Explaining religious costs
Re “It’s too expensive to be Jewish,” Opinion, July 30
Kudos to Leslee Komaiko for sharing her personal family experience and shining light on the financial barriers some Jewish families face in accessing their religion.
Attracting and retaining younger families, couples and singles is, indeed, a top issue facing many institutions in the Jewish community. At University Synagogue Irvine, our “40 and Under” program offers free membership. We want everyone to experience our humanistic, creative and joyous approach to celebrating Judaism — without having financial pressure become a barrier. We hope the Komaiko family finds a path that works for them.
I can’t decide if this op-ed, replete with a giant headline, was written tongue-in-cheek or just as a broad-stroke put-down of what the author considers a “typical Jewish situation.”
I am a Jewish person whose two daughters had bat mitzvah ceremonies, albeit not extremely recently. However, we did not feel pressure to pay prohibitive sums for Hebrew school training or the services. My family does not have a synagogue membership. I’m sure we’re not alone in celebrating Shabbat (the Sabbath) and Jewish holidays without benefit of rabbi or cantor.
Linda D. Finn
Marina del Rey
The author has struck upon a dilemma that all of us who are concerned for the continuity of Judaism must face. In a nutshell, because of high expectations, Jewish leaders and educators of necessity are highly trained, both in Judaism and in their field of specialty — often, in terms of years, comparable to attorneys and physicians. Of necessity, then, Jewish involvement is an expensive proposition.
Hollywood Temple Beth El in West Hollywood has adopted an open seating no-charge approach for the High Holy Days. All we require is advance registration for security purposes and, if you want reserved seating, a nominal charge for that. (Yes, security is a problem that all synagogues must face today.) We are redesigning our service and format as well to be accessible, emotionally, to a broad swath of the community.
West Hollywood The writer is rabbi of Hollywood Temple Beth El
It is easy to empathize; it can, indeed, be a financial burden to be a practicing Jew, especially in L.A.
However, if the author had used more initiative, I am certain she could have found Jewish high school students who would have been qualified and willing to tutor her son for his bar mitzvah, and at a cost considerably less than $80 per session.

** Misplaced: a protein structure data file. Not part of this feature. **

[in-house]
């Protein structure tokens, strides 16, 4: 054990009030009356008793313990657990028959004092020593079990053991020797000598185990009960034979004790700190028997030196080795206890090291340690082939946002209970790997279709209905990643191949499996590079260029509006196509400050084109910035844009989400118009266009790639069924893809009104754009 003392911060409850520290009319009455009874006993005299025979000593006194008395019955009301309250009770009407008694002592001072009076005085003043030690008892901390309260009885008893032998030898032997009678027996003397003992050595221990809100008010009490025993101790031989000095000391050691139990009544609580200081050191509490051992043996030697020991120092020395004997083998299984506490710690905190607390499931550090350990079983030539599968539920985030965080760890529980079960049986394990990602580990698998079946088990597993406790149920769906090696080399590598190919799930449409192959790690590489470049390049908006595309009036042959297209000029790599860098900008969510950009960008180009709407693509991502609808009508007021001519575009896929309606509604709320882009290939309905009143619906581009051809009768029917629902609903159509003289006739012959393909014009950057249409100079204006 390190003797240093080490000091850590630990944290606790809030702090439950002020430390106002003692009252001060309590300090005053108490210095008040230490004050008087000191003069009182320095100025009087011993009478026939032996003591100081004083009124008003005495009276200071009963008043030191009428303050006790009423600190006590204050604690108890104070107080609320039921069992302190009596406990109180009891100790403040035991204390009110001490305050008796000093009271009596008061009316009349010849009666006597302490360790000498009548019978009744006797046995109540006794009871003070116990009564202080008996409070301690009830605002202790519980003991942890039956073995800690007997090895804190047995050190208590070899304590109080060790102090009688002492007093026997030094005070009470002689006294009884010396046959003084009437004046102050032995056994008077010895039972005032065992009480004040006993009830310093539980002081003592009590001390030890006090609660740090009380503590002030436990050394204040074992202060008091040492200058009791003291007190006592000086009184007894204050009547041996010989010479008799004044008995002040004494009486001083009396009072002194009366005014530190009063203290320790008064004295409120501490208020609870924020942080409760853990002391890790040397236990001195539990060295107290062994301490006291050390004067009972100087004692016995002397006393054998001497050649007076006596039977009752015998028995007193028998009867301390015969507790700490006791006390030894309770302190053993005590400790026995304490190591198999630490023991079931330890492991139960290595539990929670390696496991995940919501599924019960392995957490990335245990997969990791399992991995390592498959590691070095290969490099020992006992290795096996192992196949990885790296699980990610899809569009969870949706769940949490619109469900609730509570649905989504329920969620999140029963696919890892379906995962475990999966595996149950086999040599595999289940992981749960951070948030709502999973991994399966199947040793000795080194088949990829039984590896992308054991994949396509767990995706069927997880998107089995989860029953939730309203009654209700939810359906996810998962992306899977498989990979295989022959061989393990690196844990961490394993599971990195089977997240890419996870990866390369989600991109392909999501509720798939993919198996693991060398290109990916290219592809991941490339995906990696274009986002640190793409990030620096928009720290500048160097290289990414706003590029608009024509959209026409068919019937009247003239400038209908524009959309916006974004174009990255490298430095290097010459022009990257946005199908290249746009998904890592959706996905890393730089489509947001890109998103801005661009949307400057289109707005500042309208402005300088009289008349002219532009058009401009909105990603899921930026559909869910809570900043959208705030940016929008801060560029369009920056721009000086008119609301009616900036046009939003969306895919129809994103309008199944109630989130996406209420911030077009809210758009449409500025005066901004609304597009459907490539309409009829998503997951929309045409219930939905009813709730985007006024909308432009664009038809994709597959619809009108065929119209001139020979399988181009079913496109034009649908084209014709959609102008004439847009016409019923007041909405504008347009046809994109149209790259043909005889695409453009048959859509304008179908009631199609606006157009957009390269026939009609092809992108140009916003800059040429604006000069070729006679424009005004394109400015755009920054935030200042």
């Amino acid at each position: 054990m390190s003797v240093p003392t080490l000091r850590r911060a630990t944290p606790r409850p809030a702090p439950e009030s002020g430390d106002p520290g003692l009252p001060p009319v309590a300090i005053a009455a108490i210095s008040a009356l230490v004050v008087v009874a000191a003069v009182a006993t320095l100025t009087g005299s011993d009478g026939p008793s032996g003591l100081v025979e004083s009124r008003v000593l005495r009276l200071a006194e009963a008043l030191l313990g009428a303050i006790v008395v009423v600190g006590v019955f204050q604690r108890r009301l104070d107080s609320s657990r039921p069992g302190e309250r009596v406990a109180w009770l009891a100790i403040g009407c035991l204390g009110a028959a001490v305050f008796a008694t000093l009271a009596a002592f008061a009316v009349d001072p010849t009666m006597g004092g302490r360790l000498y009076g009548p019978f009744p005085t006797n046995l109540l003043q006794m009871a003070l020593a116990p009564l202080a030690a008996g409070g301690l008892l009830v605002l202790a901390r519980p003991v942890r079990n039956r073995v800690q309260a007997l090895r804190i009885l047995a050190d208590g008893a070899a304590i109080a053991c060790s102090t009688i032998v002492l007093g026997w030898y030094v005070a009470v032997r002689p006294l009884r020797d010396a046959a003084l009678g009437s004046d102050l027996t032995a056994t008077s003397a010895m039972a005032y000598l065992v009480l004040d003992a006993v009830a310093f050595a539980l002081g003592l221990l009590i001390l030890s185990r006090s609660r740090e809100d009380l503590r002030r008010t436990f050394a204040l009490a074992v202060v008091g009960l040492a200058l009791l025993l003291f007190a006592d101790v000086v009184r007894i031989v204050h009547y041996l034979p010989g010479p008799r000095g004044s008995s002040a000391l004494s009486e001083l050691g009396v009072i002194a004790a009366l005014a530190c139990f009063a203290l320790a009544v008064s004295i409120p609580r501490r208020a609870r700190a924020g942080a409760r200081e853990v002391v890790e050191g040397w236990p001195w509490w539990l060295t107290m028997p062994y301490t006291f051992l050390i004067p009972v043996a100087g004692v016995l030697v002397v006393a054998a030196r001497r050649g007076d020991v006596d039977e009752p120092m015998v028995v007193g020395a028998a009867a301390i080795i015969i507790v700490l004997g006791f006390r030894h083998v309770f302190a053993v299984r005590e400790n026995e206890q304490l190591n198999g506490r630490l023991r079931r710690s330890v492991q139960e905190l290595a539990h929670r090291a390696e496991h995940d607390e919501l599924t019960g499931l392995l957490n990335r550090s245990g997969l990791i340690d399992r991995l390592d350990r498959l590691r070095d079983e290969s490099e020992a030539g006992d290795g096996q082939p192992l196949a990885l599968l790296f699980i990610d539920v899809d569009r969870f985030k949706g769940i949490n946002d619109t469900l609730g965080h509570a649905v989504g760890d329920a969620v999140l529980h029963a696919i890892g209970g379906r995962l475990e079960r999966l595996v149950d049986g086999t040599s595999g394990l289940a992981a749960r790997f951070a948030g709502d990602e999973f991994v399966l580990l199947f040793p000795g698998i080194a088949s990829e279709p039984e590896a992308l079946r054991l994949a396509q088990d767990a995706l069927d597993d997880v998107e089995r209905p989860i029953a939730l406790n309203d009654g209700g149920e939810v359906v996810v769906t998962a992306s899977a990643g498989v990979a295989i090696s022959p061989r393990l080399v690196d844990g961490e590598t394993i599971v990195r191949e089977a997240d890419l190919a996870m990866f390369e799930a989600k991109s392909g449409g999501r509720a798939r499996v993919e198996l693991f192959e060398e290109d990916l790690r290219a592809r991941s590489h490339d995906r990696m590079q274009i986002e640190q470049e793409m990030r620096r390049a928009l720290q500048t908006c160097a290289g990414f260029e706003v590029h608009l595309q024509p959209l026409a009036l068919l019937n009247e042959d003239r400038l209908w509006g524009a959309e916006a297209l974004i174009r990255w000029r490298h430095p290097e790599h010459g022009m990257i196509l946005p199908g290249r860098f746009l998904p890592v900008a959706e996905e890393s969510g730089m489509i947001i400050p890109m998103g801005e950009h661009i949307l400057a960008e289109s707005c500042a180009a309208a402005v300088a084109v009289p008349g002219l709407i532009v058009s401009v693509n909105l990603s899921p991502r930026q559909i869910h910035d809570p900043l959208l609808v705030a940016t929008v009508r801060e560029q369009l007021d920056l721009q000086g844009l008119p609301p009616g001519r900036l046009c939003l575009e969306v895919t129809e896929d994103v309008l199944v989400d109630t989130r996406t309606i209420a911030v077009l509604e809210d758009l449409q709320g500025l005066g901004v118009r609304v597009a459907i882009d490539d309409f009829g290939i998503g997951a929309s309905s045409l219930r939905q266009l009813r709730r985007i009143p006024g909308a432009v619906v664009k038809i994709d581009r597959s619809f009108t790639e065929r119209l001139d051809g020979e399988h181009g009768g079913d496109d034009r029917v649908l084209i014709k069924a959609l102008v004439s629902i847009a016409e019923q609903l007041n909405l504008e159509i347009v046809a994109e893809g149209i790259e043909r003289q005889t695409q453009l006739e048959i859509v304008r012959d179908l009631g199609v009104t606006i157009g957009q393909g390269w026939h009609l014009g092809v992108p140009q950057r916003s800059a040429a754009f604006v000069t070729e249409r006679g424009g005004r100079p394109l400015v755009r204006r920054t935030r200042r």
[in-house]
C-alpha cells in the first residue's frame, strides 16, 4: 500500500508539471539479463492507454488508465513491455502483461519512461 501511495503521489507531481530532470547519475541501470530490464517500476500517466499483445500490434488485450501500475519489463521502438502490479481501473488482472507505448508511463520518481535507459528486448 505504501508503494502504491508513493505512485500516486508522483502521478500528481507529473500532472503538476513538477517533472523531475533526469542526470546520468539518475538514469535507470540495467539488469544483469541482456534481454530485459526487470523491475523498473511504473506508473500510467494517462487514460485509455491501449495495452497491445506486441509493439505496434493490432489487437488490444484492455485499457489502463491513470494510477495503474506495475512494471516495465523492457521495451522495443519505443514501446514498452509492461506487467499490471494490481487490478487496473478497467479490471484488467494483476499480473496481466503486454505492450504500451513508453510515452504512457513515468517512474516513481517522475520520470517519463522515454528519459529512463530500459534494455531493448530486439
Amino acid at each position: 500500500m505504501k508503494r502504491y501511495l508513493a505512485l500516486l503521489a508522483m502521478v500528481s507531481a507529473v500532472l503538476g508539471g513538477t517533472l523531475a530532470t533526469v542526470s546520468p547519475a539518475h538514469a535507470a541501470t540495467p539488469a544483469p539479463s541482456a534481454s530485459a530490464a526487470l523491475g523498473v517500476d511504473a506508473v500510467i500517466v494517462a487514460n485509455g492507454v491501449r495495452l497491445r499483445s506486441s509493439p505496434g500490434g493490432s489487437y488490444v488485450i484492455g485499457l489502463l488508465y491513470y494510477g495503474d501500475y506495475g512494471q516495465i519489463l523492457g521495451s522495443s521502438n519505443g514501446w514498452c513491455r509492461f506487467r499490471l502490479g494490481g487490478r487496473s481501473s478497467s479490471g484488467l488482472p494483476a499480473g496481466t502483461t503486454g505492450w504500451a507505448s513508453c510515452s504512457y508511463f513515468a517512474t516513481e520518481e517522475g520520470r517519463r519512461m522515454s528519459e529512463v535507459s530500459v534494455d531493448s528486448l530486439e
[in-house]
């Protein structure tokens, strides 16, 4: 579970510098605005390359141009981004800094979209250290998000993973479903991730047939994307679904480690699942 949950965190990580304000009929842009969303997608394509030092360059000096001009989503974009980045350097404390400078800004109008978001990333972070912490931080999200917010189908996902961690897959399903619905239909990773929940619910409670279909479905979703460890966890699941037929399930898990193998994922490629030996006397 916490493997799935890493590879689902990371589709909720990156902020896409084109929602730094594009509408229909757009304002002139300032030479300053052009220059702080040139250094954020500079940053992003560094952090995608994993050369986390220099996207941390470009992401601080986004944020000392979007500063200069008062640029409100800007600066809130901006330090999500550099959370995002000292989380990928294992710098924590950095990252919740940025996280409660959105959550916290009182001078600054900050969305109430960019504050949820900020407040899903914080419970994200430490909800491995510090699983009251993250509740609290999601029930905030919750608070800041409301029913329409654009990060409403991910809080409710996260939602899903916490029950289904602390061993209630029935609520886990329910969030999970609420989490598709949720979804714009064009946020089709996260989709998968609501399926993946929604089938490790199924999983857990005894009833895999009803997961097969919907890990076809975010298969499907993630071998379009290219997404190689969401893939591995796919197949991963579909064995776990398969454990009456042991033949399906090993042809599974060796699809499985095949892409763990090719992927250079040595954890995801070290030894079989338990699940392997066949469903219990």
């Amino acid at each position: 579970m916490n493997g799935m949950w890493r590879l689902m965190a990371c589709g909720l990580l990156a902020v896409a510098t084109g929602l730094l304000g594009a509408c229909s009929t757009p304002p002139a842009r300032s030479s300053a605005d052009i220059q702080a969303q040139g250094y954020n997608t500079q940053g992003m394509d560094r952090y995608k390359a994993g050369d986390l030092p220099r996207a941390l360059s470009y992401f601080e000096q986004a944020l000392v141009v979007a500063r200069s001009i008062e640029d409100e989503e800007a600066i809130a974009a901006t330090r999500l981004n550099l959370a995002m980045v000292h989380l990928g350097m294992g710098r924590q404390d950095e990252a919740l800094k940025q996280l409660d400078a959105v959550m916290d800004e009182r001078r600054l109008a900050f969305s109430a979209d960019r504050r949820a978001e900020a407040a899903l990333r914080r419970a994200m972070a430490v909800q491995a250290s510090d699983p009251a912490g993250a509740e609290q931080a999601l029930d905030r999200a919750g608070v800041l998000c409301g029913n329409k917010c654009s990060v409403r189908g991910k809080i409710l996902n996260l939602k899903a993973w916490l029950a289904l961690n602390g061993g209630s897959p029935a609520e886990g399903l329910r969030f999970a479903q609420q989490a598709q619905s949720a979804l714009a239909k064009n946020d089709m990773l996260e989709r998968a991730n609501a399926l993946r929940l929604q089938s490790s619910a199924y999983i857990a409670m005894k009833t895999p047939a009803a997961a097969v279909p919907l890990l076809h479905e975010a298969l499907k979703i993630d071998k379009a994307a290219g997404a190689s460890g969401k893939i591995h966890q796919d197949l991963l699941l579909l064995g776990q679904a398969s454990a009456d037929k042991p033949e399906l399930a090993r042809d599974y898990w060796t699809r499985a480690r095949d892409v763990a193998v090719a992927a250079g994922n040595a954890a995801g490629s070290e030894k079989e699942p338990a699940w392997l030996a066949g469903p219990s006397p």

It's too bad that the writer sees being Jewish as a fee-for-service transaction. Yes, if you look at it as a way of purchasing a bar mitzvah, it's pricey. But being part of a faith tradition is being part of something bigger than yourself, something deeper and much richer than one event. It is a tradition that teaches values to live by, the importance of family, and provides structure, comfort and a caring community to help us deal with life's challenges.
Komaiko undercuts her entire article in the last paragraph, where her priorities become clear: “Baseball and sleep-away camp and a million other not-so-good excuses have prevented me from setting up his first tutoring session. But it’s on my to-do list.” Clearly, Nathaniel’s bar mitzvah is at the bottom of that list. And she may never get there!
The problem is actually with the author, not with the price tag of being Jewish. Yes, synagogue membership and religious school are expensive. But why is she waiting until the year before her son’s bar mitzvah to get him Hebrew lessons? Many Jewish families have their children learning Hebrew — even basic reading skills — from third or fourth grade. It doesn’t matter to me if Komaiko decides to be a devout Jew, a cultural Jew, or not Jewish at all. But she should blame her family’s lack of connection to Judaism on her own lack of commitment.